Competing in this third annual Moscow international tournament were players from Italy, France, East Germany, Great Britain, America and Russia.
The tournament was held indoors at the Dynamo Stadium. For the first few days the matches were played on two well-lighted, reddish-brown clay-composition courts. Seats were provided for about 1,000 spectators. When the tournament reached the quarter-finals all matches were played on the one center court, and stands for another 1,000 people were erected. Every seat in the stadium was filled every day, and several hundred people milled outside trying in vain to buy tickets.
The general playing conditions were excellent. Umpires, ball boys and scorers were capable and fair. We were immediately impressed by the extremely efficient organization of the tournament. From the littlest ball boy dressed in his smart, blue uniform to the chief referee with his imposing red arm band every person seemed to fit nicely into place. Cars to take you to the courts were always outside the hotel, interpreters met you in the locker room to attend to your every need, fresh towels, salt pills and water were always at the courtside, linesmen made their calls loudly and decisively and all matches began exactly on time. It was rather surprising to us that the Russians, who have been taking tennis seriously for only five years or so, could run a tournament so expertly. It reminded the visiting players of the Wimbledon championships—always the model of well-run tournaments.
So much for the stage setting. The matches themselves provided us with a totally different, always exciting, and sometimes annoying, experience. As you enter the center court you hear, amid the noisy crowd, hushed cries of "Amerikantsi, Amerikantsi." The people all stare long and wonderingly at you, but it is a friendly stare of curiosity, not dislike, for seeing an American athlete is quite a rarity for a Russian. If you smile at people in the crowd, they will always smile back warmly.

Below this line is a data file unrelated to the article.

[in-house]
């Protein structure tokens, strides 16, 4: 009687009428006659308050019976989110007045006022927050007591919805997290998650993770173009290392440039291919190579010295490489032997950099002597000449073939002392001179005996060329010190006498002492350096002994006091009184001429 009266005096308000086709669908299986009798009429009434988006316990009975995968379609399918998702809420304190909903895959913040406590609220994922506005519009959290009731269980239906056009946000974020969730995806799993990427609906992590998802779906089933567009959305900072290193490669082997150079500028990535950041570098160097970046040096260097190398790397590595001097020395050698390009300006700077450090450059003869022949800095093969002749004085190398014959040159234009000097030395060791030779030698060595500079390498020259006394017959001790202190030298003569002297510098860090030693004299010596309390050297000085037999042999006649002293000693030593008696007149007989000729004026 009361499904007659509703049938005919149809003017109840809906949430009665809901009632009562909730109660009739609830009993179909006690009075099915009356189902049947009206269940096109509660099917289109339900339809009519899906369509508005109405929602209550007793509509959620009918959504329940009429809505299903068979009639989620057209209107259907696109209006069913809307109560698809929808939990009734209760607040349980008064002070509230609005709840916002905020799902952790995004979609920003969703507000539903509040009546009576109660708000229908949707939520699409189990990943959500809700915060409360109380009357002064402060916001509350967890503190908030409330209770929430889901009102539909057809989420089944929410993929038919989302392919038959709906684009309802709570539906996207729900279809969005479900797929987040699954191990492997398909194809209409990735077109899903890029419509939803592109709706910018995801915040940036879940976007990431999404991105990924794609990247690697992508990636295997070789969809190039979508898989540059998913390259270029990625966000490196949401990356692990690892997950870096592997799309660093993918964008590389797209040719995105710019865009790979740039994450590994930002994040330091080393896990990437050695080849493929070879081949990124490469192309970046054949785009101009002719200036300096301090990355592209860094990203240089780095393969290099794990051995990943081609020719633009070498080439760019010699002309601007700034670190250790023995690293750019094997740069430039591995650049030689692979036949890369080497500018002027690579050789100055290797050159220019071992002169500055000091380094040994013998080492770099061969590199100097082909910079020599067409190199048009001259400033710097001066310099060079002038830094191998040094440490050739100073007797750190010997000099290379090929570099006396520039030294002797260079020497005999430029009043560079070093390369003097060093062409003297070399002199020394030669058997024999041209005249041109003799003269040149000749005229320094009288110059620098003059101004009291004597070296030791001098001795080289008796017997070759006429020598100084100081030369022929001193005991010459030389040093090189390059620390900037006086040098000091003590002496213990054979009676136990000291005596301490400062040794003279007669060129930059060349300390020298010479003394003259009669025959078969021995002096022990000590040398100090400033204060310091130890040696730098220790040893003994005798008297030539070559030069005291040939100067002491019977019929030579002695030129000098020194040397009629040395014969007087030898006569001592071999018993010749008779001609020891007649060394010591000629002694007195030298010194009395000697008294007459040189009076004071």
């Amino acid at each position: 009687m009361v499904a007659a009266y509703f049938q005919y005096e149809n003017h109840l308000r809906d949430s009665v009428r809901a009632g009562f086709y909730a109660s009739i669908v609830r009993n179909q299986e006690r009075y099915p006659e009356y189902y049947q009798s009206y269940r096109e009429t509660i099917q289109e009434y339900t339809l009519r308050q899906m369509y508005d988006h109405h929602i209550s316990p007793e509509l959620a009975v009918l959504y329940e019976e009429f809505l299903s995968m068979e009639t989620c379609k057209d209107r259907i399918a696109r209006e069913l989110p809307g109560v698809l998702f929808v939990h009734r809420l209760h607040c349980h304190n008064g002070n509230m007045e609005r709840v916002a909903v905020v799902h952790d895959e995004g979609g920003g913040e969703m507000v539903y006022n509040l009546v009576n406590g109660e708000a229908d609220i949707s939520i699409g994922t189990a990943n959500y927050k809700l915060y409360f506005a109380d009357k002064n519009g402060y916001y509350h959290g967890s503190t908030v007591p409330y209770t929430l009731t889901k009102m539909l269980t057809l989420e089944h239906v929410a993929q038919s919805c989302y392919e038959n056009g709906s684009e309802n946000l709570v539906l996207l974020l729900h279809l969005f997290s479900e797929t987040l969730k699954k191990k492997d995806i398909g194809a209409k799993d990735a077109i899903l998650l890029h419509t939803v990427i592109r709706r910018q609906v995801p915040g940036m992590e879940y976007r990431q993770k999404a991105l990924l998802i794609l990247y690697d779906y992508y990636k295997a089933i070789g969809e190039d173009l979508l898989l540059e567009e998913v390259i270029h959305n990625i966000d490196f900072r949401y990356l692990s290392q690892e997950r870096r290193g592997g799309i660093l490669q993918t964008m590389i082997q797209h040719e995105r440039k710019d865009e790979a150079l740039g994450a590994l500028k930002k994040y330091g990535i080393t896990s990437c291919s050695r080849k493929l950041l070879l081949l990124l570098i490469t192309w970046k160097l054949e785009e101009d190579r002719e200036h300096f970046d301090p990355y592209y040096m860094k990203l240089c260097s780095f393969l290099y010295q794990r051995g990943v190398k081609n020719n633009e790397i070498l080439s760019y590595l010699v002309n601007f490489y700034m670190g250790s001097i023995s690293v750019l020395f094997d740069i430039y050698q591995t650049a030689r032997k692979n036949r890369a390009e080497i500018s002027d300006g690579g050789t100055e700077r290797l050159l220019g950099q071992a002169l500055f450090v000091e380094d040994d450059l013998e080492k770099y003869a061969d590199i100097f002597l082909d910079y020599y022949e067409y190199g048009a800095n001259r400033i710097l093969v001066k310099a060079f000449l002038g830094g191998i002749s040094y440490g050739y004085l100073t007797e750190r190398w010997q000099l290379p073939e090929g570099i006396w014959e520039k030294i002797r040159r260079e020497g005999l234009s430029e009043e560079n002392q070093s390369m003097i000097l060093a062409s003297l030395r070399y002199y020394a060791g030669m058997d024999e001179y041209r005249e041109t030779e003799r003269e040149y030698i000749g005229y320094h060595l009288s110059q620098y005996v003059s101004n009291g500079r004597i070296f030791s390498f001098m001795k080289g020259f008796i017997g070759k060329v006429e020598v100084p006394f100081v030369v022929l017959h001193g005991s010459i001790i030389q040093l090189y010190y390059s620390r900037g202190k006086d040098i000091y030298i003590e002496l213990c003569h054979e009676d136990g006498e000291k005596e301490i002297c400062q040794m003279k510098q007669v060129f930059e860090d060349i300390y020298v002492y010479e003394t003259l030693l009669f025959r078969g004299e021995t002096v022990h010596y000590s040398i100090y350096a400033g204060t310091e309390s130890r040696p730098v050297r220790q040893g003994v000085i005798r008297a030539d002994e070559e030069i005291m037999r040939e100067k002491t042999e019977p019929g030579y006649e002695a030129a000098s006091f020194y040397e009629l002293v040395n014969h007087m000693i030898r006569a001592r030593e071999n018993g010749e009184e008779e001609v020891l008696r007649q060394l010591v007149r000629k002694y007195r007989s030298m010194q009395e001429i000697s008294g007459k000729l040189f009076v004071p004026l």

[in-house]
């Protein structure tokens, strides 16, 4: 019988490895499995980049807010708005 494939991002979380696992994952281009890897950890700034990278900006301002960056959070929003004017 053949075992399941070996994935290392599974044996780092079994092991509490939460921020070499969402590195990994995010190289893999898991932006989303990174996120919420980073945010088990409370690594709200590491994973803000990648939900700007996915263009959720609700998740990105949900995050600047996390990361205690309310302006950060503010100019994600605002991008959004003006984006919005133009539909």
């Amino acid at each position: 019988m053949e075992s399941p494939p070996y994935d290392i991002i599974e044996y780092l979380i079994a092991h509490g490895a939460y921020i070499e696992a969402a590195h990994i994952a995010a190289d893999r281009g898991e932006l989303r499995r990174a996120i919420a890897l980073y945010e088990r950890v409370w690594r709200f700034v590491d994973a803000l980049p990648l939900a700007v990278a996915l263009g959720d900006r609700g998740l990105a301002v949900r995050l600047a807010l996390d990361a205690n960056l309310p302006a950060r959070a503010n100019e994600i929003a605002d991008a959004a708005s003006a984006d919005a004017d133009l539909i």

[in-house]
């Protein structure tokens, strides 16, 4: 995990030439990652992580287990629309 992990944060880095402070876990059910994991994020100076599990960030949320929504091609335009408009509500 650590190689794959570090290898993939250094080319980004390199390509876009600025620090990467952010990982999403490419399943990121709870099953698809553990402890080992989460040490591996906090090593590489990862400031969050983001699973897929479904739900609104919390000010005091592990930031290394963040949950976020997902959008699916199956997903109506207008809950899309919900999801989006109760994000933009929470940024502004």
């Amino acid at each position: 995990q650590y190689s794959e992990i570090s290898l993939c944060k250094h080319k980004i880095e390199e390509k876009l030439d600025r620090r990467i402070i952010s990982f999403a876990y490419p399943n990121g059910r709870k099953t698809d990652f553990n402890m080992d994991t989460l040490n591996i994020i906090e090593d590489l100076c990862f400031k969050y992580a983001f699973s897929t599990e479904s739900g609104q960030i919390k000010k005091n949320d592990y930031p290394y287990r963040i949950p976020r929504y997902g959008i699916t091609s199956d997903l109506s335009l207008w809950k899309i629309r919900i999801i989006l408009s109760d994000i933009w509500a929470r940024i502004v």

Once the match actually begins, however, the attitude of the crowd changes noticeably. These people are highly nationalistic and have not been educated in Newport tennis etiquette. They cheer wildly and loudly every time their player wins a point. Often they scream shouts of approval right in the middle of a long rally, which is somewhat distracting to a foreigner.
And there are other psychological handicaps to the outsider. All around is a sea of strange, foreign faces. The umpire calls out the score in loud Russian tones; the ball boys and linesmen blink at you puzzlingly. Should you forget the score or not understand a linesman's close decision, you must stop the match and ask your interpreter what's happening. You feel alone, all alone in a crowded arena. You are nervous and tense, and your hands and arms perspire freely. Every shot you miss is met with shouts or looks of approval. If you are winning decisively, many Russian spectators simply walk out. You feel this is no longer a tennis match but now a personal struggle, almost a battle, between you and your Russian opponent, who is backed by some 2,000 enthusiastic supporters.
In the midst of all these whirling thoughts and emotions you try to concentrate on just playing your best tennis, forgetting as much as possible about the crowd and the surroundings. As you towel off in between games, you nod to the friendly Italian, French and British players, who smile back in encouragement. Then you glance up at the ceiling of the stadium, where all the nations' flags are hanging, and your eyes rest on the familiar Stars and Stripes. Suddenly you feel proud to be an American, and you hitch up your pants and struggle on.
The final results of the tournament show that the Russians have developed some very fine players, including Toomas Lejus, an 18-year-old blond Estonian with a fast and strategic passing game who beat one of us Americans (Franks) 6-3, 6-4, 8-6 in a speedy quarter-final and went on to win the men's singles over Britain's Alan Mills.